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Review
, 37 (3), 441-474

Allosteric Modulation: An Alternate Approach Targeting the Cannabinoid CB1 Receptor

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Review

Allosteric Modulation: An Alternate Approach Targeting the Cannabinoid CB1 Receptor

Thuy Nguyen et al. Med Res Rev.

Abstract

The cannabinoid CB1 receptor is a G protein coupled receptor and plays an important role in many biological processes and physiological functions. A variety of CB1 receptor agonists and antagonists, including endocannabinoids, phytocannabinoids, and synthetic cannabinoids, have been discovered or developed over the past 20 years. In 2005, it was discovered that the CB1 receptor contains allosteric site(s) that can be recognized by small molecules or allosteric modulators. A number of CB1 receptor allosteric modulators, both positive and negative, have since been reported and importantly, they display pharmacological characteristics that are distinct from those of orthosteric agonists and antagonists. Given the psychoactive effects commonly associated with CB1 receptor agonists and antagonists/inverse agonists, allosteric modulation may offer an alternate approach to attain potential therapeutic benefits while avoiding inherent side effects of orthosteric ligands. This review details the complex pharmacological profiles of these allosteric modulators, their structure-activity relationships, and efforts in elucidating binding modes and mechanisms of actions of reported CB1 allosteric modulators. The ultimate development of CB1 receptor allosteric ligands could potentially lead to improved therapies for CB1-mediated neurological disorders.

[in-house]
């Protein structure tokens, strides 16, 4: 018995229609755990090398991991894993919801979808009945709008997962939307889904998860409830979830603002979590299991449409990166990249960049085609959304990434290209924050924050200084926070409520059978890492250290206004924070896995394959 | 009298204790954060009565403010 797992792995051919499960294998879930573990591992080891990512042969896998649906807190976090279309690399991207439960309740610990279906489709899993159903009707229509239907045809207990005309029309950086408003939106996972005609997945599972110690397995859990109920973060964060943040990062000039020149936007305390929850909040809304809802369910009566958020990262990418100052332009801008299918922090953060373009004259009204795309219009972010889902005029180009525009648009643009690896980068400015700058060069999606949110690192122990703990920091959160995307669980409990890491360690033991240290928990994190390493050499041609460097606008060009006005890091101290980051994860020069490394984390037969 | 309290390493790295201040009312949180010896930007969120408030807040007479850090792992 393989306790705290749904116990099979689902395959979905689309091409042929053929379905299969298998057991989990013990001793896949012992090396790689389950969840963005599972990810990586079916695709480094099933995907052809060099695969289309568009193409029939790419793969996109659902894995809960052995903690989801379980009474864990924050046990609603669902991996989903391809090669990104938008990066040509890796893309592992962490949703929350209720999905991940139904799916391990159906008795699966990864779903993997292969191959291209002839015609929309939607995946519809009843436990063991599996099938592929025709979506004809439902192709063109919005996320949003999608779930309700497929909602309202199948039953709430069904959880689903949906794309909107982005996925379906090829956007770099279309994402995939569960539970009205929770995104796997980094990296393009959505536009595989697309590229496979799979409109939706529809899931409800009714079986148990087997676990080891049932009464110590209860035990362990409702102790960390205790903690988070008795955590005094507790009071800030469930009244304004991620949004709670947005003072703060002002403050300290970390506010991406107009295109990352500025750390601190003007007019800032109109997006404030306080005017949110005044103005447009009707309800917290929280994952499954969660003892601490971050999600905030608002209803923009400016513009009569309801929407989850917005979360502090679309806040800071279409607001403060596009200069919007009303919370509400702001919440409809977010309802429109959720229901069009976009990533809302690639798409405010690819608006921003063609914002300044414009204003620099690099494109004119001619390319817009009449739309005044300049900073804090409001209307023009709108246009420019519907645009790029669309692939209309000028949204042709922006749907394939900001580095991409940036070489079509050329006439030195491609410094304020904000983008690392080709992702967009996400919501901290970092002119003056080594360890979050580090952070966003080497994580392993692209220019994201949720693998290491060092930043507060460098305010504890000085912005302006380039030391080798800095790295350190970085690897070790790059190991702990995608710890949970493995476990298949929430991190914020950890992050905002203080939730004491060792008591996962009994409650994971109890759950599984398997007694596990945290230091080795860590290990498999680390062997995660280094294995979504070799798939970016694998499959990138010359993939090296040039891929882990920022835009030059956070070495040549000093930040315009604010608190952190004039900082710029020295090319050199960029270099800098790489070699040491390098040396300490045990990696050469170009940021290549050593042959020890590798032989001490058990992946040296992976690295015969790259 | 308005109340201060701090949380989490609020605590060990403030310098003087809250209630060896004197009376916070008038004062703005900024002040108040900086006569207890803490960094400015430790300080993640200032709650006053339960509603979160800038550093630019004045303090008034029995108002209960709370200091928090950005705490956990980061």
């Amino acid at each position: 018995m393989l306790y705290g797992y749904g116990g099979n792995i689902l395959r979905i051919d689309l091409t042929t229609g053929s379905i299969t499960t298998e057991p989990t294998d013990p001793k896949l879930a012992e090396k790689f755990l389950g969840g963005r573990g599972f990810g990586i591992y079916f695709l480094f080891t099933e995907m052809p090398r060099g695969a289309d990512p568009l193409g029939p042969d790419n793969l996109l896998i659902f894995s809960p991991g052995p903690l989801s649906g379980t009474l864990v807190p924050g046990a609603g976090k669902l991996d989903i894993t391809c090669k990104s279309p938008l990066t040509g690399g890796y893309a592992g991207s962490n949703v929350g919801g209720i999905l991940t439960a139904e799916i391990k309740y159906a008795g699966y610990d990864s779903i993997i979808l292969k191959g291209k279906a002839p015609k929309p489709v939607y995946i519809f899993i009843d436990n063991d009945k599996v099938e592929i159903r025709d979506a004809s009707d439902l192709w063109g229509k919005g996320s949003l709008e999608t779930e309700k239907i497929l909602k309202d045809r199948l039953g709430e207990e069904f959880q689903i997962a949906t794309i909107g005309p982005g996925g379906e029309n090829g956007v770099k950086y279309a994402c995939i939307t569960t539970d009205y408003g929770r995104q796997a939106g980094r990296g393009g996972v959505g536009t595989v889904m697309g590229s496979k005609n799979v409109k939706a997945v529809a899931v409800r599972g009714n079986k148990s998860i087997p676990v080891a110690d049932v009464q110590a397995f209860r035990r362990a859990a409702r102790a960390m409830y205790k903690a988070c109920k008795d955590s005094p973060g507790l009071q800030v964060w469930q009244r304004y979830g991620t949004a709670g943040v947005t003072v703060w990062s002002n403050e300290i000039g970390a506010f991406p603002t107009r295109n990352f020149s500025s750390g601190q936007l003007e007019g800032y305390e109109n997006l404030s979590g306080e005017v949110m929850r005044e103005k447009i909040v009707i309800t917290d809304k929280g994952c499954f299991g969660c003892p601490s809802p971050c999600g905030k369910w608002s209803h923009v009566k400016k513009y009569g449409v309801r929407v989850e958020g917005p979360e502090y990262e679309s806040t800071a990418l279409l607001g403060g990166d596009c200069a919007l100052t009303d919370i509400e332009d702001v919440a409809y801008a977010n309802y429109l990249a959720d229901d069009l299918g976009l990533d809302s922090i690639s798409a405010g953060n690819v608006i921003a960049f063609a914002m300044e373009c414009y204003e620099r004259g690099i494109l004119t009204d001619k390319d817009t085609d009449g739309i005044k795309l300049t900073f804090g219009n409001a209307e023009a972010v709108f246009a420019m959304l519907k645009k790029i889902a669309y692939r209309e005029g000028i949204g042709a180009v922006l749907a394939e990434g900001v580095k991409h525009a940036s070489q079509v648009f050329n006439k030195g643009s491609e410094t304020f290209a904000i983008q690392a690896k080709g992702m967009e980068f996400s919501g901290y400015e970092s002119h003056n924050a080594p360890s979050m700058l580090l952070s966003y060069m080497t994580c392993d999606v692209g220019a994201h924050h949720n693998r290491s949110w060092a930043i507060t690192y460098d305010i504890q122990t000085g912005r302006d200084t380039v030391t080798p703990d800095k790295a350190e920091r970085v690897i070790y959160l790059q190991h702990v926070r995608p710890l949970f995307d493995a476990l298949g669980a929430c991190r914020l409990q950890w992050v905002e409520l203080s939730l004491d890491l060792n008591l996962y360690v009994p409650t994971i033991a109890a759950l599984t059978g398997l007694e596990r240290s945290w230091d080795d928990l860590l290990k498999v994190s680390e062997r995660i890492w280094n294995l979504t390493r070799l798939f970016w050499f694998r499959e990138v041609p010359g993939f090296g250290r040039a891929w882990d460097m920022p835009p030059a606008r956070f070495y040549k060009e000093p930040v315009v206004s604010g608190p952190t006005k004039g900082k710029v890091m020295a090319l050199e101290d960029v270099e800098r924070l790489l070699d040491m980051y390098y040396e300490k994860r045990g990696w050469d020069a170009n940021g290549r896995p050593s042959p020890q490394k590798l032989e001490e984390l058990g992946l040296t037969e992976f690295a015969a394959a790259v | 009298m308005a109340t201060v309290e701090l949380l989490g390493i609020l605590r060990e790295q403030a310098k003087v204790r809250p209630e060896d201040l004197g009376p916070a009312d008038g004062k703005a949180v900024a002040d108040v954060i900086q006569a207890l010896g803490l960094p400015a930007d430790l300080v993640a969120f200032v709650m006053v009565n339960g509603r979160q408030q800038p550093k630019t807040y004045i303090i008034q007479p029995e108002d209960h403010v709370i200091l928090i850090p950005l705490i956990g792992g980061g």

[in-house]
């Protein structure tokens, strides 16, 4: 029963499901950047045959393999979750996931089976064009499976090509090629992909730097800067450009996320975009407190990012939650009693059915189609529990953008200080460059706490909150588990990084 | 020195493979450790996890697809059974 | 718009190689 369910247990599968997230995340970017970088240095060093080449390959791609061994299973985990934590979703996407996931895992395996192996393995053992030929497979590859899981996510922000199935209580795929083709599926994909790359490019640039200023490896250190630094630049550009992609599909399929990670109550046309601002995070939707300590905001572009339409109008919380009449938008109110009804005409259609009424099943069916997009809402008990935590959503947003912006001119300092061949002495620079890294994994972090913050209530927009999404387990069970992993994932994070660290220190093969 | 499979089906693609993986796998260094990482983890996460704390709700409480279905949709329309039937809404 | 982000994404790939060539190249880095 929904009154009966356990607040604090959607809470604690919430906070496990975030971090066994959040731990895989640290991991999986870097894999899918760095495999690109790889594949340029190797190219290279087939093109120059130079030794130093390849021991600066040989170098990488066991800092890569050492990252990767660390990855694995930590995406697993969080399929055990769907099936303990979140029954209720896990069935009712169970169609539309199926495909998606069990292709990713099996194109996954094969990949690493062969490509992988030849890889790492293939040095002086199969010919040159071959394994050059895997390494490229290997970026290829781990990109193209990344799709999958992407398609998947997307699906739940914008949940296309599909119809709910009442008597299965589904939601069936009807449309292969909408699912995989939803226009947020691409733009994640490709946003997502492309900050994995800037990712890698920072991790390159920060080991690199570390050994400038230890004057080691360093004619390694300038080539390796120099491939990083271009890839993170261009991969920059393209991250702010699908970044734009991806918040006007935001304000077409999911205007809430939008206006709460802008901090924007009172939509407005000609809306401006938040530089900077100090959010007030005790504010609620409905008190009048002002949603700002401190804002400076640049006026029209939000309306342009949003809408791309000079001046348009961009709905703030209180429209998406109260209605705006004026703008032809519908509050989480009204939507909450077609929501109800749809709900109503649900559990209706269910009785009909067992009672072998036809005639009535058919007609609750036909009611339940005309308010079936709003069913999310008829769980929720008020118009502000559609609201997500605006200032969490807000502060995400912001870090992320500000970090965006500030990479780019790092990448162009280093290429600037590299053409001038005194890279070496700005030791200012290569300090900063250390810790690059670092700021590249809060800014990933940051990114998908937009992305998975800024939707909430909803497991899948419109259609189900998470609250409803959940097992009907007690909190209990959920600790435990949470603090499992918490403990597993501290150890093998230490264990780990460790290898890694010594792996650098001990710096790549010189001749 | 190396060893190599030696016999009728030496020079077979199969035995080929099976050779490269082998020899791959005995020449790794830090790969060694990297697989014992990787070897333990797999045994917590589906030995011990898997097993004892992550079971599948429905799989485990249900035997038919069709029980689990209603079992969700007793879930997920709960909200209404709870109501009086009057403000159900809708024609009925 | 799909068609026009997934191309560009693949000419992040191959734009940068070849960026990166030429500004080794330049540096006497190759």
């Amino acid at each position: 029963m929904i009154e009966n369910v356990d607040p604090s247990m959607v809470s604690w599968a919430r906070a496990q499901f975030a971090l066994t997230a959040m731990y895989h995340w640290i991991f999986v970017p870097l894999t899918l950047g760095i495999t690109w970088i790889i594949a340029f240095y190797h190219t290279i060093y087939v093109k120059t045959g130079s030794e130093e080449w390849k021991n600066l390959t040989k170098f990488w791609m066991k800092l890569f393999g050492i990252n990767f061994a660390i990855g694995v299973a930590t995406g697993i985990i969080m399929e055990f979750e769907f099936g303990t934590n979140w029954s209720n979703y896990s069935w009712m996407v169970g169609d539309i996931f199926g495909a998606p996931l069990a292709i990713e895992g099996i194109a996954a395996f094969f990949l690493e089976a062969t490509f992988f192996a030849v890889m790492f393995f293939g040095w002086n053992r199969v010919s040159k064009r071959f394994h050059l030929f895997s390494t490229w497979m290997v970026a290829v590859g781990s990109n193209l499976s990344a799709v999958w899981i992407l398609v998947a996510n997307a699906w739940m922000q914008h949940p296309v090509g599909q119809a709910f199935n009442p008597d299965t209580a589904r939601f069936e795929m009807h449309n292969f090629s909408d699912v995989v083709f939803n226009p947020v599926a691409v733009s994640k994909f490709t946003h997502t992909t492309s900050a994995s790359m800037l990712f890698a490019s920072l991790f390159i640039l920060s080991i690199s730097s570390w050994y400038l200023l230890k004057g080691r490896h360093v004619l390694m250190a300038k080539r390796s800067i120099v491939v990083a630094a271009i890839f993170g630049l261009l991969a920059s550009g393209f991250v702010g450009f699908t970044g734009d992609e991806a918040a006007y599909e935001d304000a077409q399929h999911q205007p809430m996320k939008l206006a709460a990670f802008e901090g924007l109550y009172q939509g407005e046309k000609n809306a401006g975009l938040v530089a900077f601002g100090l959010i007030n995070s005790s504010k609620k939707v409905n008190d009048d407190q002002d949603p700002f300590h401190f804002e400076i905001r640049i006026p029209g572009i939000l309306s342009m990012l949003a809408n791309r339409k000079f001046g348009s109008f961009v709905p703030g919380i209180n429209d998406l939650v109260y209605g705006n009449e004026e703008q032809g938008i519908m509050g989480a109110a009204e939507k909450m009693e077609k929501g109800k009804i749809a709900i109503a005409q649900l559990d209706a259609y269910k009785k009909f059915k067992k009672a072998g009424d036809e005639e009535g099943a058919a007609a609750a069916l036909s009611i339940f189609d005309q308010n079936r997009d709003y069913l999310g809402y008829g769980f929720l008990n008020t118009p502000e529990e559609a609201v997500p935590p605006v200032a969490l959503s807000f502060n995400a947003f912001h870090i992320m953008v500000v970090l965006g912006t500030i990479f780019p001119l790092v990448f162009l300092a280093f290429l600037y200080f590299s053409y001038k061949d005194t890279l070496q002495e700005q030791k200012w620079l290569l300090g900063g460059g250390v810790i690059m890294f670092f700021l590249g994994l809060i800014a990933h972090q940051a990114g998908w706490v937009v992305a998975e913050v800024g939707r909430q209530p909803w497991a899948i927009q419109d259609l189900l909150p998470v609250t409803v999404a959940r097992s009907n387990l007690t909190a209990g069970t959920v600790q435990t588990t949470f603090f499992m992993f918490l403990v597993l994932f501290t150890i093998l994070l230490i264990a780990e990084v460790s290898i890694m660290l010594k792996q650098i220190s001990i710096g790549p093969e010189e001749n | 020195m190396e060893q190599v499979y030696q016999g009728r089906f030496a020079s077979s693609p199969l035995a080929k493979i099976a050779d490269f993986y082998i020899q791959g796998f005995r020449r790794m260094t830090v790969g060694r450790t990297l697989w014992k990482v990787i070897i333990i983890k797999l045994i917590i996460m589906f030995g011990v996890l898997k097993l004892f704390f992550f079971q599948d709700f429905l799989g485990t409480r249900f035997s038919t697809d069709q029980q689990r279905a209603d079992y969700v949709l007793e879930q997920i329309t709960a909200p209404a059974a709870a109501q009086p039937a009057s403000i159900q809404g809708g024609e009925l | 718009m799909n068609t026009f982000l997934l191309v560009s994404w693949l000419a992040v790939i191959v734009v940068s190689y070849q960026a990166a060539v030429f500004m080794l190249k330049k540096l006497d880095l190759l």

Keywords: CB1 receptor; allosteric modulation; negative allosteric modulator (NAM); positive allosteric modulator (PAM); structure-activity relationship (SAR).

Figures

Figure 1
Figure 1
Structures of reported CB1 receptor NAMs.
Figure 2
Figure 2
Indole-2-sulfonamides as CB1 allosteric modulators and their IC50 values in the PathHunter™ β-arrestin assay.
Figure 3
Figure 3
Summary of SAR of the indole-2-carboxamide scaffold.
Figure 4
Figure 4
Structures of Org27569-based covalent probes.
Figure 5
Figure 5
Summary of SAR of the PSNCBAM-1 Scaffold.
Figure 6
Figure 6
Structures of reported CB1 receptor PAMs.
Figure 7
Figure 7
Four PAMs based on the indole scaffold with solved crystal structures.
Figure 8
Figure 8
Examples of potent analogs disclosed in the patent application by Thakur and Kulkarni.

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